NAIROBI – What will it cost to save the world’s forests and boost the life prospects of its seven billion people? In a few days, India will host a meeting in Hyderabad of the United Nations Convention on Biological Diversity. The assembled countries will consider how to raise the resources necessary to achieve the ambitious Aichi Biodiversity Targets, adopted two years ago at the last such meeting in Japan.
The Aichi targets call for cutting by half the rate of loss of the planet’s natural habitats, including forests, by 2020. In Hyderabad, governments will be presented with the likely costs of scaling up efforts to achieve that goal.
One assessment estimates that about $40 billion a year will be needed to halve rates of deforestation and ensure sustainable management of forests in developing countries by the target date. The cost may seem significant in a world of rising unemployment rates, with many countries still struggling with ongoing financial and economic crises, and others staring bankruptcy in the face.
But the cost of preserving the world’s biodiversity needs to be contrasted with the enormous economic and social value of forests in terms of the benefits that they provide locally and globally. Forests ensure water supplies, counter soil erosion, and safeguard an abundance of genetic resources that will become increasingly important in developing the new products, pharmaceuticals, and crop strains needed to support the lives and livelihoods of more than nine billion people by 2050. Moreover, investing in forest conservation and sustainable land use is one of the most cost-effective means of mitigating climate change.
The potential returns from targeted investments in forests are immense. Restoring just 15% of degraded forest landscapes worldwide could generate up to $85 billion worth of ecosystem services every year, mostly benefiting rural and underprivileged communities. Estimates of the value of the Mau forest complex to the Kenyan economy, for example, are $1.5 billion a year. Similar estimates are underway in Brazil, Colombia, India, and elsewhere.
The cost of inaction would be considerably higher than the required investment. The annual cost of adapting to climate change has now passed the $40 billion mark, and is expected to rise every year unless we can significantly reduce greenhouse-gas emissions.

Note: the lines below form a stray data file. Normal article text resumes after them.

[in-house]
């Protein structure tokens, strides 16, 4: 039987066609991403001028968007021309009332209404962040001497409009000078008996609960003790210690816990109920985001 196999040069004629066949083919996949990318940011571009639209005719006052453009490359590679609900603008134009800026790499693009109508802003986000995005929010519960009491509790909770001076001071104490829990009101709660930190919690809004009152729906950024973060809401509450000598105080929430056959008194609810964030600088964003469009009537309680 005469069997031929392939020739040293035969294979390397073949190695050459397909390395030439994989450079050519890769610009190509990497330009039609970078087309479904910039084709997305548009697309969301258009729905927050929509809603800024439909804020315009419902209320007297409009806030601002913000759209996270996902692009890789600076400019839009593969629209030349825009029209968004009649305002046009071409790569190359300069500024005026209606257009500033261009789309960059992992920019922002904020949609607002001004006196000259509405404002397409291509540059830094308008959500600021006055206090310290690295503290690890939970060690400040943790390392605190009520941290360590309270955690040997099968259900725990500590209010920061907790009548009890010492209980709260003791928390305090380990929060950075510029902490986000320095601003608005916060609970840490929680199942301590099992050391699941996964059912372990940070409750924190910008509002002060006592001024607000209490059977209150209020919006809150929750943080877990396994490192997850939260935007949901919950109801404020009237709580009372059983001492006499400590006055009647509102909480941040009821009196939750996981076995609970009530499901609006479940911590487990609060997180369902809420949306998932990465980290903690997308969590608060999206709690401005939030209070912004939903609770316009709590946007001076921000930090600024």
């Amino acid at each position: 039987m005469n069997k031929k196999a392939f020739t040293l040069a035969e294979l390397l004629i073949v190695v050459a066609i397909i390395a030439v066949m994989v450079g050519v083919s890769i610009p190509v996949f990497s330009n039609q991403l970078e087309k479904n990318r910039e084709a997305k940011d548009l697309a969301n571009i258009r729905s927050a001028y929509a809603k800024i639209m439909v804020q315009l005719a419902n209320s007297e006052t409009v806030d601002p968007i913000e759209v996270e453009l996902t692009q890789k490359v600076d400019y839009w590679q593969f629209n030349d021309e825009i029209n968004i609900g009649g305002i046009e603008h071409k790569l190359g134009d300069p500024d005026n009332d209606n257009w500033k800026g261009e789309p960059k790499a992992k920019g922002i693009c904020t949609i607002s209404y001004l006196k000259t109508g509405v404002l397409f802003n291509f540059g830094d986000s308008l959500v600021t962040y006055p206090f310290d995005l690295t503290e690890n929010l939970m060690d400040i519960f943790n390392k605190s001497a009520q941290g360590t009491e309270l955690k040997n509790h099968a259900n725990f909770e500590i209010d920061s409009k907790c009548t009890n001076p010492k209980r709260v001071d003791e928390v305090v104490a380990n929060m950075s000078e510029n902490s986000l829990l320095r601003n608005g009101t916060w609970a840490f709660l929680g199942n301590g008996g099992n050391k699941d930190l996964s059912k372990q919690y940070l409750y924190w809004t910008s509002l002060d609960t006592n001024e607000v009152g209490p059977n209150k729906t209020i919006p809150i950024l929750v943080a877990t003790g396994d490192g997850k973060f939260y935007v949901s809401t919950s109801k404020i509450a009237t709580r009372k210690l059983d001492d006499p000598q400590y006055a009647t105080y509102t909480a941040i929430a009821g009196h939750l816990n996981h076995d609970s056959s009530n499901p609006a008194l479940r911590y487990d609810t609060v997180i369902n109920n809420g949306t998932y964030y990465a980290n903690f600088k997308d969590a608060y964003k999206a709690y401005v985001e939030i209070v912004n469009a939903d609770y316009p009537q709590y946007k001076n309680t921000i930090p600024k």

Some countries are already stepping up to the challenge. Norway is investing $3 billion to support national and international initiatives, including the UN-REDD (Reducing Emissions from Deforestation and Forest Degradation) Program, a joint effort of three UN agencies to support developing countries’ efforts to save, sustainably manage, and restore tropical forests (a range of activities known as REDD+).
Brazil has reduced deforestation rates in the Amazon by roughly 80% since 2005, and Norway’s pledge of $1 billion is helping to achieve further reductions. Brazil’s efforts have led to perhaps the biggest emission reduction of any country in the world – at a time when deforestation accounts for around 15% of global greenhouse-gas emissions.
The UN-REDD Program, launched in 2008, currently supports 44 developing countries, with 16 countries receiving direct financial and technical support.
The funding is preparing them, for example, to develop monitoring systems and build support and awareness among local communities and indigenous peoples for a fresh start to forest management.
Some are already seizing the funding opportunities under what is essentially a climate-change initiative to pursue broader sustainability goals. For example, Indonesia is seeking to establish a Green Corridor in Kalimantan (the Indonesian portion of the island of Borneo), where deforestation is not only fueling greenhouse-gas emissions, but also diminishing river flows, making it difficult in some months to transport goods by barge. Given that transportation by barge costs about $10 a ton, compared to close to $60 a ton by road, REDD+ offers a chance to hold down greenhouse-gas emissions while preserving an economically important sector.
While Norway has made the biggest commitment to UN-REDD and other initiatives to date, other donors – including the European Commission, Denmark, Japan, and Spain – are also contributing. Enlightened businesses, which will be key to meeting the 2020 funding goals, are also investing in sustainable forest management.
Countering deforestation is not without its challenges. Governance and land-tenure systems must be improved in many countries, and the risk of corruption must be addressed rigorously. In Hyderabad, countries and experts will consider how safeguards can ensure that both people and nature benefit from REDD+ activities.
Nevertheless the challenges should not mask or deflect attention from the opportunities. The UN-REDD Program is just four years old, and the best is yet to come. Whether to combat climate change or to realize wider environmental benefits, the need for enhanced financing of forests can no longer be ignored.
And there is a final imperative: 1.4 billion people currently depend for their livelihoods on forests. Annual investments of $40 billion per year could generate five million new jobs globally.
The world is struggling to fight climate change, sustain a growing global population, and find decent jobs for millions of young people. Investing in forests and biodiversity represents a root-and-branch response to these challenges. But it requires more ambitious and wider public- and private-sector support. With a price tag of around $40 billion per year, the cost of that support is, to be frank, a bargain
Achim Steiner is Executive Director of the UN Environment Program. Braulio Dias is Executive Secretary of the Convention on Biological Diversity.
Copyright: Project Syndicate, 2012.